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Re: Telephone books in Ekaterinoslav, Ukraine in 1904 #general #records

boris
 

Speaking from memory, I am not sure there was such a thing as “Telephone Book” in Russia of 1905. There were books titled “Telephone and Reference Books” but I think they came in later. (If anybody wants to correct me - feel free). More common were books titled similar to “All of ..” as in “All of Moscow”, “All of Kiev”, “All of Ekaterinoslav” (if it existed).

 

Regarding your great-grandfather’s story, the suggestion is to check some of the factual details. While pogroms were almost regular occurance, I doubt they were planned four months in advance. Four days would be more likely. Also, I just browsed the Russian internet but could not find a reference to a January, 1905 pogrom in Ekaterinoslav. The first, huge, wave of pogroms started around Passover-Easter time in 1905. As bloody and horrible as it was, it turned out to be a small introduction to the October, 1905 pogroms.


Virus-free. www.avast.com

--
_______________________________________
Boris Feldblyum
FAST Genealogy Service
boris@...

While you might be correct on certain aspects. However when I personally visited the new Ellis Island probably 20 years ago, there is a wall which discusses pogroms. On that wall it talks about a single pogrom that happened in Ekaterinoslav on January 4 & 5, 1905. To say that the upper military did not know in advance about pogroms is incorrect. They knew. From the end of October to early January is just over 2 months. Even in Germany, the Nazi's had a "trial run" of Kristallnacht in Bad Arolsen several days before. When they saw that nothing happened, they executed the "real thing" on November 9-10, 1938.I stand by the story.
Phil Goldfarb
Tulsa, OK


Re: Let me restate my name question Re: Nellie #russia #names

MARC M COHEN
 

With respect to the nickname Nettie, I had a great aunt Nettie whose Hebrew name was Neshama (soul) and whose given name was Ernestine.  So, Nettie could derive from either.

--
Marc M. Cohen, Los Gatos, California, USA

BARAK/CANTORCZY: Khotin, Bessarabia; Strorozhinets, Bukovina, Ukraine
CHOMITZ/HAMETZ: Ionina (Janina), Greece; Ignatovka, Ukraine; Kiev Gubernia, Ukraine
COHEN: Dinovitsi (Dunayevtsy) Ukraine; Roman/Tirgu Frumos, Romania
KORNITZKY: Kiev Gubernia, Stepnitz/Stepantsy, Ukraine
RÎBNER: Storozhinetz, Costesti (Costyntsi), Drachinets, Cabesti, Bukovina, Ukraine
ROSENBERG: Tirgu Frumos, Roman, Romania; ISRAEL
WEININGER: Cabesti, Costesti, Drachinets, Czernowitz, Bukovina, Ukraine


Re: Using DNA matches to find Jewish ancestors #dna

valfeatherstone53@...
 

Hi,  I am in a similar position to your father. I found out that I am 26% Jewish earlier this year. My grandmother named a Jewish father on a Salvation Army Home for unmarried mothers document (not on my father s birth certificate though).  My dad is dead so I haven t any DNA data from him. I have found a second cousin in a family with, I believe,  8 potential grandfathers (brothers) in it  but, my father obviously being the result of an extra marital affair, I am finding it fiendishly difficult to find out who my paternal grandfather was.  One of the brothers' grandsons of this family kindly did a DNA test for me and, he turns out to be another second cousin. I am not asking anyone in the family to test  because I do not want to intrude on their privacy, so I guess I too will never know who my grandfather was unless a first cousin pops up. Which is sad because it would make my life make so much more sense.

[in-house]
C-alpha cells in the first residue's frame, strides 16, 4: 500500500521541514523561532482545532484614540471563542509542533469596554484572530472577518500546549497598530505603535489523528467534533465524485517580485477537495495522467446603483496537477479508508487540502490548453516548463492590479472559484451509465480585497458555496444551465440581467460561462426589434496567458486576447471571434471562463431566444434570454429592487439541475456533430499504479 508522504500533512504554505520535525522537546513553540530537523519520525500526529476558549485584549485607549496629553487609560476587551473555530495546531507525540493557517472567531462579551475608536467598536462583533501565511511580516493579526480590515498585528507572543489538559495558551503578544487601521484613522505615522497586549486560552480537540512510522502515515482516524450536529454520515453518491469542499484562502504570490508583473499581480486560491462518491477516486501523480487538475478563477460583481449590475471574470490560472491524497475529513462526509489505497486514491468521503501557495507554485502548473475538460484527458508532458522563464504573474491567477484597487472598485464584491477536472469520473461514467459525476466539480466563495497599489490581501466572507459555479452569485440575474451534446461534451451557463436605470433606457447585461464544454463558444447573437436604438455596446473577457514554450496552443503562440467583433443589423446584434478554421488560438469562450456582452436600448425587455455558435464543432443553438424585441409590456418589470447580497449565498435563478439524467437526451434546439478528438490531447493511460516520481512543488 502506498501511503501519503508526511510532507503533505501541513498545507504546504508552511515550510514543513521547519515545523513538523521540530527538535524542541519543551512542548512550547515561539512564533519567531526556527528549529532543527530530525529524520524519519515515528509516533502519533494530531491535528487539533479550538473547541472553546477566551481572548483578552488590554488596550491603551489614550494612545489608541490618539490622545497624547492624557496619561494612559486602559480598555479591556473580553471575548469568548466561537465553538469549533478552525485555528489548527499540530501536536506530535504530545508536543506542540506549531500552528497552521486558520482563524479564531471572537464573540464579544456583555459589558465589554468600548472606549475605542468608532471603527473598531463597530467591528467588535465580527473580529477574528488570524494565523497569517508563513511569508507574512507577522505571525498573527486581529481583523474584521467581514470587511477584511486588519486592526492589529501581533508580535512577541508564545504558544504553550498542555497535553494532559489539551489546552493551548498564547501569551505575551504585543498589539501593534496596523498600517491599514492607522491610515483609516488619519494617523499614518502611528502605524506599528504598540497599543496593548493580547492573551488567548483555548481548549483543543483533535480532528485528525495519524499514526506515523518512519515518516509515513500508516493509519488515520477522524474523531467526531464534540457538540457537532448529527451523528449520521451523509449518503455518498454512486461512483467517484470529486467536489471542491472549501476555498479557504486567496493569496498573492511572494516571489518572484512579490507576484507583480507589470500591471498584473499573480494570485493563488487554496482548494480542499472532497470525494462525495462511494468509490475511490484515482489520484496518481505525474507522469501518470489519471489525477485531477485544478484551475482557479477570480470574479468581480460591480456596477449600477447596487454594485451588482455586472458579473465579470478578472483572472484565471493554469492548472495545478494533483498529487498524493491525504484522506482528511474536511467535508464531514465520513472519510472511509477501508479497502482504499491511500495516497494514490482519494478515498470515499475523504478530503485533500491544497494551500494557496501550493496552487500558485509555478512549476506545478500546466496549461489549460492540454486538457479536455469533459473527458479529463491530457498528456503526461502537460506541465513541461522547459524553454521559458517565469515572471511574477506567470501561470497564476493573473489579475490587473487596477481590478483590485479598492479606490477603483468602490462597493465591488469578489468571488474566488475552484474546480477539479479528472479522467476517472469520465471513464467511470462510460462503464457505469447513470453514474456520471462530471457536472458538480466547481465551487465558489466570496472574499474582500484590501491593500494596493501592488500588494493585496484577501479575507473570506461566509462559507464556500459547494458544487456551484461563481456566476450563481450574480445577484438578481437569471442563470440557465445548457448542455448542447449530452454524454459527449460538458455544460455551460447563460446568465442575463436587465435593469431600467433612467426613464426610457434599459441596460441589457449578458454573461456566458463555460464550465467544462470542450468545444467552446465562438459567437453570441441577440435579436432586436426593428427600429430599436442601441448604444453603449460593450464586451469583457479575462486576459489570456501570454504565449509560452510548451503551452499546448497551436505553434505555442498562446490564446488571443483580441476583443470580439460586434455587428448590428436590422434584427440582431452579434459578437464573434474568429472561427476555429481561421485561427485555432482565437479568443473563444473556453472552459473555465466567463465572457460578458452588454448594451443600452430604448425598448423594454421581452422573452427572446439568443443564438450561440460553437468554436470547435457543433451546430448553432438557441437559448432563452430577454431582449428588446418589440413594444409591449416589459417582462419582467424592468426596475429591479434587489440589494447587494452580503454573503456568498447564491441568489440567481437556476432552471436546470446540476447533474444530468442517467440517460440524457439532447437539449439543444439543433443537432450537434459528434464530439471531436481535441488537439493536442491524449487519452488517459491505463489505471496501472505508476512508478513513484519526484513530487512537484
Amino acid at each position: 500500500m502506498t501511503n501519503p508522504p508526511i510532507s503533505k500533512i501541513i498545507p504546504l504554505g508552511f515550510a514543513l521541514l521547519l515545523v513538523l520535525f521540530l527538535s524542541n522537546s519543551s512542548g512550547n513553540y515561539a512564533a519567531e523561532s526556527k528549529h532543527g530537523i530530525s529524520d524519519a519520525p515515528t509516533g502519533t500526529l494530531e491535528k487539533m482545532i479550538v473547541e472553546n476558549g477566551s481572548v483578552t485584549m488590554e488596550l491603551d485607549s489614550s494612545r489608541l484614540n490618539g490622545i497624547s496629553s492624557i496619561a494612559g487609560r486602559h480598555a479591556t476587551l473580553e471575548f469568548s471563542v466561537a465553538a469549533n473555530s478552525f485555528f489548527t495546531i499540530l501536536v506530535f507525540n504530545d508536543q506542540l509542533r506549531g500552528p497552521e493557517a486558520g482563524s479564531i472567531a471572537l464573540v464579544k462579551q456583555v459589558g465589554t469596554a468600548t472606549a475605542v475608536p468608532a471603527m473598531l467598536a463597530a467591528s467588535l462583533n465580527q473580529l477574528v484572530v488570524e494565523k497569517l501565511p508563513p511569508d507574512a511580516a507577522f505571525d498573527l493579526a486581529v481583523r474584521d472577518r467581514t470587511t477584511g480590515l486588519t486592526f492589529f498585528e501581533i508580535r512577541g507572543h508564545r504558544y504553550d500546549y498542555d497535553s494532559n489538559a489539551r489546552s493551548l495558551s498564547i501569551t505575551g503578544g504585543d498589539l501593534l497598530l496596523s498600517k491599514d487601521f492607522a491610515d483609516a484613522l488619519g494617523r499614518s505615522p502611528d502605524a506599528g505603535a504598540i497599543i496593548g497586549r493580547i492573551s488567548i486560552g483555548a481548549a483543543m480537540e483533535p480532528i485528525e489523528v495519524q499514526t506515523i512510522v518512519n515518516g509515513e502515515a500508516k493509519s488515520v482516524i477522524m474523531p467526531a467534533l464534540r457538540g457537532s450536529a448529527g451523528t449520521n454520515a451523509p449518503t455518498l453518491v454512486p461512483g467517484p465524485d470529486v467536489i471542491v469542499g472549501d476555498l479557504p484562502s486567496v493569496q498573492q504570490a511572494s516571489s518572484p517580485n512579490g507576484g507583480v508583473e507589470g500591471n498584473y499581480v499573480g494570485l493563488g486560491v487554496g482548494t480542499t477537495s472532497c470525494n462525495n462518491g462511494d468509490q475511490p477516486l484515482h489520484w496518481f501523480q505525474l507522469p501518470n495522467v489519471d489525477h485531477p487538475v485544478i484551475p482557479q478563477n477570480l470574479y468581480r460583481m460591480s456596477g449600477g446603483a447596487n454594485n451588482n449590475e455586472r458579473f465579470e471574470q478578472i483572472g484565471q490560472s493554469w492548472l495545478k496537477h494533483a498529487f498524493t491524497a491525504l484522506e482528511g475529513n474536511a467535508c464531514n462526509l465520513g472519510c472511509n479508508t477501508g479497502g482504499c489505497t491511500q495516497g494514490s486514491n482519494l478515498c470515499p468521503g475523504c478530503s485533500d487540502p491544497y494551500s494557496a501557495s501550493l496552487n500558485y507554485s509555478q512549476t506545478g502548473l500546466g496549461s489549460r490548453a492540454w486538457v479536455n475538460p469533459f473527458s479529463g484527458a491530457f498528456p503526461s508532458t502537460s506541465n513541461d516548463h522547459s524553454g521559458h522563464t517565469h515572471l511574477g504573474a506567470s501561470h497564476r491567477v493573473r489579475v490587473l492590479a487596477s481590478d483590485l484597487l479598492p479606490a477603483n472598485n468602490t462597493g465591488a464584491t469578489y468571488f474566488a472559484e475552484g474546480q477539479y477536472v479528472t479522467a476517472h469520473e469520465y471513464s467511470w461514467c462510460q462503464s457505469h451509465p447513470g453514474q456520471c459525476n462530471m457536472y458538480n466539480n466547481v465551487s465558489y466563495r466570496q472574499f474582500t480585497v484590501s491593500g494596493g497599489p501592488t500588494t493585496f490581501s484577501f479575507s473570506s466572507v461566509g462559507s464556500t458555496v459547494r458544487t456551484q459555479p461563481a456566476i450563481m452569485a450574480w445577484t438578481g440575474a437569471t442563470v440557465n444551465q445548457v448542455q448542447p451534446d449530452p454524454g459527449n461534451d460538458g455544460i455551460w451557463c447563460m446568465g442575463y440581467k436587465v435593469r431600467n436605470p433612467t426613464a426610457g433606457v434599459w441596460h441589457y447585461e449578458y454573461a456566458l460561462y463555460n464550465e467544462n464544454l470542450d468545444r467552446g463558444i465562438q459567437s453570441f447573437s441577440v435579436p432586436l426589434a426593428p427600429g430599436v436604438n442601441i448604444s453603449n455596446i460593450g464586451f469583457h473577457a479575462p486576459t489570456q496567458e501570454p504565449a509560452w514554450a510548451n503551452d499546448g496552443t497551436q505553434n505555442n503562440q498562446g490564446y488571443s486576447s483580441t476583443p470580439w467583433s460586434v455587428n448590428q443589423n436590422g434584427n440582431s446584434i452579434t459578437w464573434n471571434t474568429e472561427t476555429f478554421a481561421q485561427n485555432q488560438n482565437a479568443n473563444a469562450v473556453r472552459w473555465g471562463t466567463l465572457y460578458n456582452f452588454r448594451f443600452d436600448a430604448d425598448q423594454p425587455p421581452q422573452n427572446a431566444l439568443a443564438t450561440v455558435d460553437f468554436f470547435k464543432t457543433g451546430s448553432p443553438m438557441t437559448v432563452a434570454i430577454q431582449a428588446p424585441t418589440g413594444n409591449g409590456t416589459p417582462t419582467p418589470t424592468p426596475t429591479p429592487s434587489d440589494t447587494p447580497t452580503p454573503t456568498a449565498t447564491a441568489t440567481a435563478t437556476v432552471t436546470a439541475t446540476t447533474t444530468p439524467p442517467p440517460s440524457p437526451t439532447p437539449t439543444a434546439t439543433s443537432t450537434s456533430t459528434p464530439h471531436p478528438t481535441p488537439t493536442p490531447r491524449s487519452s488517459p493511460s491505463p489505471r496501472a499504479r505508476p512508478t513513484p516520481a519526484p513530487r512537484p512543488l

I think i will look at the DNA more closely now this Winter after I have read your analysis, this may help me sift out potential grandfathers more.
Best wishes with your search. 

Val Featherstone


Re: The meaning of Memeh Fryme #yiddish #galicia

Sherri Bobish
 


My father-in-law called his much older first cousin "Tante Manya" out of respect for their age difference.

That confused me when I first began putting together the family tree!

Sherri Bobish


Re: Question about keeping old newspaper clippings #records

jbonline1111@...
 

If  you choose to save the original clippings, I suggest putting them in acid-free sleeves in an acid-free box.  This will slow down further deterioration.  But I applaud you for scanning everything, though I think you will want at least two digital copies, just in case one deteriorates.
--
Barbara Sloan
Conway, SC


Re: Let me restate my name question Re: Nellie #russia #names

Madeleine Isenberg
 

Hi Gayle,

Nellie, or possibly Nettie, might have had the Yiddish name, Necha.  (Not the greatest homonym for a current Hebrew word that means handicapped.)

My mother-in-law was a Nettie/Necha so I know of what I write.  Nad that also is a variation of the Nechama as others have replied.

Regards,
--
Madeleine Isenberg
madeleine.isenberg@...
Beverly Hills, CA
 
Researching: GOLDMAN, STEINER, LANGER, GLUECKSMAN, STOTTER in various parts of Galicia, Poland
(Nowy Targ, Nowy Sanz, Wachsmund, Dembno, Lapuszna, Krakow, Ochotnica) who migrated into Kezmarok or
nearby towns in northern Slovakia and Czech Republic (i.e., those who lived/had businesses in Moravska Ostrava);
GOLDSTEIN in Sena or Szina, Szkaros and Kosice, Slovakia; Tolcsva and Tokaj, Hungary.


Re: Hi~Searching for Family. GERSZON & POLEJES from Rubezhevichi, Belarus. #belarus

Sherri Bobish
 


Stefanie,

It is not clear from your message exactly what you are looking for.

Are you looking for research tips for searching U..S. records, or for Belarus records?

Are there specific types of records you seek, i.s. passenger manifests or census, etc.?